The history of man on the Korean peninsula can be traced back to the Paleolithic era about several hundreds of thousands years ago. The earliest state appeared when a league of several tribes came together to form Old Joseon around the 10th century BC. Old Joseon fell to an invasion by Emperor Wudi of the Han Dynasty of China in 108 BC, after which emerged various walled tribal states. As their political power built up, these tribal states developed into Goguryeo, Baekje and Silla, the Three Kingdoms.
Then, in the mid-7th century, Silla defeated first Baekje and then Goguryeo to unite the territories of the former Three Kingdoms and lay the foundation for a unified nation. To the north, in Manchuria, refugees from Goguryeo established the state of Balhae, which sustained the cultural tradition of Goguryeo over the next 200 years.
After came the Later Three Kingdoms period in which Silla struggled with Later Baekje and Later Goguryeo, and in the process the Goryeo Dynasty (918-1312) was established to reunite the nation and overcome the injustices of Silla society. However, in the late Goryeo period, warlords such as Yi Seong-gye came to the fore in collusion with a powerful new gentry, and together they were eventually able to topple the Goryeo regime and seize sovereignty for themselves, founding the Joseon Dynasty (1392-1910).
Joseon established a new framework for the country through the Confucian ideals of virtue and through various reforms aimed at providing a secure livelihood for the people and economic and military strength. However, with the changing political situations in neighboring countries, Joseon suffered invasions from both China and Japan from the latter half of the 16th century.
In 1910 Japan, which had borrowed much of its culture from Korea since ancient times, ended the Joseon Dynasty by military force. Korean people had to accept Japan's colonial rule. During this harsh regime, a provisional government of korea was established overseas, while within the country Koreans from all walks of life took part in nationalistic movements. Finally, with the surrender of Japan to the Allied Forces on August 15, 1945, Korea was liberated from 35 years of colonial rule. In taking over from the Japanese, however, the Allies divided the peninsula at the 38th parallel under Soviet and American trusteeships. Thus, in the interests of the superpowers, in 1948 the Republic of Korea was established in the south and the Democratic People's Republic of Korea in the north.
The ideological confrontation between North and South eventually triggered the Korean War which broke out on June 25, 1950. The army of North Korea attacked the South, plunging the entire country into the tragedy of a fratricidal war. The war continued for three years, ending on July 27, 1953. The wartime front line became the true line that remains to this day.
During the past several decades, the world has witnessed the successful rise of the Republic of Korea as a major player on the international stage; a feat all the more impressive considering the utter devastation wrought by the Korean War (1950-1953). Many are aware of the "Miracle on the Han River", Korea's remarkable economic transformation from a subsistence-level economy into an advanced industrial nation, one of the "Four Asian Dragons". Korea also left a shining impression on the world with its successful staging of the 1988 Summer Olympics in Seoul.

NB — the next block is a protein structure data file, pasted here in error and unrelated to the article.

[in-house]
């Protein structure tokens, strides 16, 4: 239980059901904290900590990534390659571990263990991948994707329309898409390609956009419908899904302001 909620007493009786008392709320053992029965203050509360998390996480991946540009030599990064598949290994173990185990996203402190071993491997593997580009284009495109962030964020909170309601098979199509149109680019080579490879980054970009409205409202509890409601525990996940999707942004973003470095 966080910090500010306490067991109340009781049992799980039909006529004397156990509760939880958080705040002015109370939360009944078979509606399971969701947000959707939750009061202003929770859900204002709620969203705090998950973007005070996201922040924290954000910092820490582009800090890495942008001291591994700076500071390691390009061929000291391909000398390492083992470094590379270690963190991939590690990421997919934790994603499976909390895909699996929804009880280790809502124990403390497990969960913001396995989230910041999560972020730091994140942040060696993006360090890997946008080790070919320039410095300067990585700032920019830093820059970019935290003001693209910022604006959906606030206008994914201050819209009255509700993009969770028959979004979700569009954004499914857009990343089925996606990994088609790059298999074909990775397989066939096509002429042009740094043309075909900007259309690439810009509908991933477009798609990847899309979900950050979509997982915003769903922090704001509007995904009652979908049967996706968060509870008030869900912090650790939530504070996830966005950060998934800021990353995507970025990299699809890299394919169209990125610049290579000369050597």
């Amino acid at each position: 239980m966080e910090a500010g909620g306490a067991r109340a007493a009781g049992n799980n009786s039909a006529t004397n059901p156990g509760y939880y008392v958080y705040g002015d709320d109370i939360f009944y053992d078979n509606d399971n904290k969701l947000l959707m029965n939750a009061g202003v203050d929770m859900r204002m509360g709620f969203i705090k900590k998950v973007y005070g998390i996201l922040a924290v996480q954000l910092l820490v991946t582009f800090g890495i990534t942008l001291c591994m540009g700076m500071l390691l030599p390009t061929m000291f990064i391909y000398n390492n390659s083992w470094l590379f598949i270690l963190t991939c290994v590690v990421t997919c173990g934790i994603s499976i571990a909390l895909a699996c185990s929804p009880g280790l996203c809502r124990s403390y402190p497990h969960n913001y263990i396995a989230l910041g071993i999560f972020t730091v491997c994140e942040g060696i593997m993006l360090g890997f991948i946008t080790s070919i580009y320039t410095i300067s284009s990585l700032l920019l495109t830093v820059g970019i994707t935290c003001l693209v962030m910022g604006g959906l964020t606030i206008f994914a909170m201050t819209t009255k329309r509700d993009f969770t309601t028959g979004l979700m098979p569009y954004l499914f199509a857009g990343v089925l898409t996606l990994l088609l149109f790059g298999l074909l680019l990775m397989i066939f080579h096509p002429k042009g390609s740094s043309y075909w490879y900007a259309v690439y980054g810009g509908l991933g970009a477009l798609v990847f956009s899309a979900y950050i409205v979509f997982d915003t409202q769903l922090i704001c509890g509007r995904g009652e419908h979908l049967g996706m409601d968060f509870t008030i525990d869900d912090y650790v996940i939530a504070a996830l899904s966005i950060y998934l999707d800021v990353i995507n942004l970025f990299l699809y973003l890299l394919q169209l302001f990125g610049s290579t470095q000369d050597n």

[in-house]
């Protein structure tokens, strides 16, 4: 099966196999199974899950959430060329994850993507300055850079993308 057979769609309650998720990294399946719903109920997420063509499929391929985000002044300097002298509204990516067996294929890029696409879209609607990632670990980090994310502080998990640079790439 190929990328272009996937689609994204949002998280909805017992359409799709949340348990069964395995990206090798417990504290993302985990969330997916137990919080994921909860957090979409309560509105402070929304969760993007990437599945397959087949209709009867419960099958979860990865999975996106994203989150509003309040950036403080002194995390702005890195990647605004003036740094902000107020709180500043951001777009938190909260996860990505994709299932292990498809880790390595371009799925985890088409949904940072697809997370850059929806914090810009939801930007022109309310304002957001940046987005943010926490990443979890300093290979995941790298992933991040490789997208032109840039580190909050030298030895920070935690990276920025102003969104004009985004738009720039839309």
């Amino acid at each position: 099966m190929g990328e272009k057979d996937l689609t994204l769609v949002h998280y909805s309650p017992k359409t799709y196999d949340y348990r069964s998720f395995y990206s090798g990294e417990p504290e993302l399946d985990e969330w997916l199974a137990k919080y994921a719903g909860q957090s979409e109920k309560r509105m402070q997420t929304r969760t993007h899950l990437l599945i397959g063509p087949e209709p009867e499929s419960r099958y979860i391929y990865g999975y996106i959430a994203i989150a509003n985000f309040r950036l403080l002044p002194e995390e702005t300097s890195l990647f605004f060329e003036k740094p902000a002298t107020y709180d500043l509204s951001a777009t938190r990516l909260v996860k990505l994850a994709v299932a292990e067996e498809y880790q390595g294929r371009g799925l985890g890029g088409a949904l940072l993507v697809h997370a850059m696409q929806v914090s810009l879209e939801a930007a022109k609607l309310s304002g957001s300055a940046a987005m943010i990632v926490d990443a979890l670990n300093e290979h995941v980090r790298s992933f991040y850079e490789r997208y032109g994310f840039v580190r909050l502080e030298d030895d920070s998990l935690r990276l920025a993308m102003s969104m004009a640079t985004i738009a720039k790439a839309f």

Today, Korea is an industrial nation standing tall on the world stage. Its semiconductor, automobile, shipbuilding, steel making, and IT industries are on the leading edge in global markets. It hosted the 1988 Seoul Olympics and the 2002 Korea-Japan FIFA World Cup. More recently, Korean dramas, movies, and music are attracting many audiences in Asian countries and beyond, creating what is being called the "Korean Wave." Korea's new standing in the international community was highlighted in 2010 with the nation becoming the first Asian country to chair the G20 and host the G20 Seoul Summit.
Though, few are aware of its less famous treasures: its breath-taking scenery and diverse climate, its rich cultural heritage and artistic life, its peace-loving yet passionate populace, and its continuous devotion to the Confucian ideals of filial reverence, social harmony, education, and self-enrichment. The Koreans are a proud people who have weathered many hardships with a strong sense of unity and stoicism, never losing their identity or pride as a people. Korea has much to offer to the international community.
Republic of Korea (South Korea)
Seoul (10.4 million) (2010)
Mugunghwa (Rose of Sharon)
won (US$1 = 1,129.94 won) (2013)
Korean (Writing system: Hangeul)
48.87 million (South Korea) (2010)
* Foreign Residents (including short-term sojourners) :
* Cities by Population: Seoul (10.4 million),
Busan (3.6 million), Incheon (2.7 million),
Daegu (2.5 million), Daejeon (1.5 million),
Gwangju (1.4 million), Ulsan (1.1 million) (2010)
38 years (2010)
Economically Active Population
24.5 million (2010)
Population Increase Rate
Male, 77 years; female, 83.8 years (2009)
A 2005 census showed one half of the population
practice religion. Among them, 10,726,463 Buddhists,
8,616,438 Protestants, and 5,146,147 Catholics comprise
the three dominant religions.
Republic with a president elected to a single 5-year term
by direct popular vote. Division of power among the
executive, legislature (unicameral National Assembly),
and judiciary branches
Park Geun-hye (since 2013)
Universal at 19 years of age
Presidential: every 5 years
National Assembly: every 4 years
Local Government: every 4 years
Semiconductors, automobiles, ships, consumer electronics,
mobile telecommunications, equipment,
steel, and chemicals.
Korea lies in the northeastern part of the Asian continent. It is located between 33 degrees and 43 degrees in Northern Latitude, and 124 degrees and 132 degrees in Eastern Longitude. China, Russia and Japan are adjacent to Korea. Local time is nine hours ahead of GMT.
The Korean Peninsula extends southward from the eastern end of the Asian continent. The peninsula is roughly 1,030 km (612 miles) long and 175 km (105 miles) wide at its narrowest point. Mountains cover 70% of Korea's land mass, making it one of the most mountainous regions in the world. The lifting and folding of Korea's granite and limestone base has created breathtaking landscapes of scenic hills and valleys. The mountain range that stretches the length of the east coast plunges steeply into the East Sea, while along the southern and western coasts, the mountains descend gradually to the coastal plains that produce the bulk of Korea's agricultural crops, especially rice.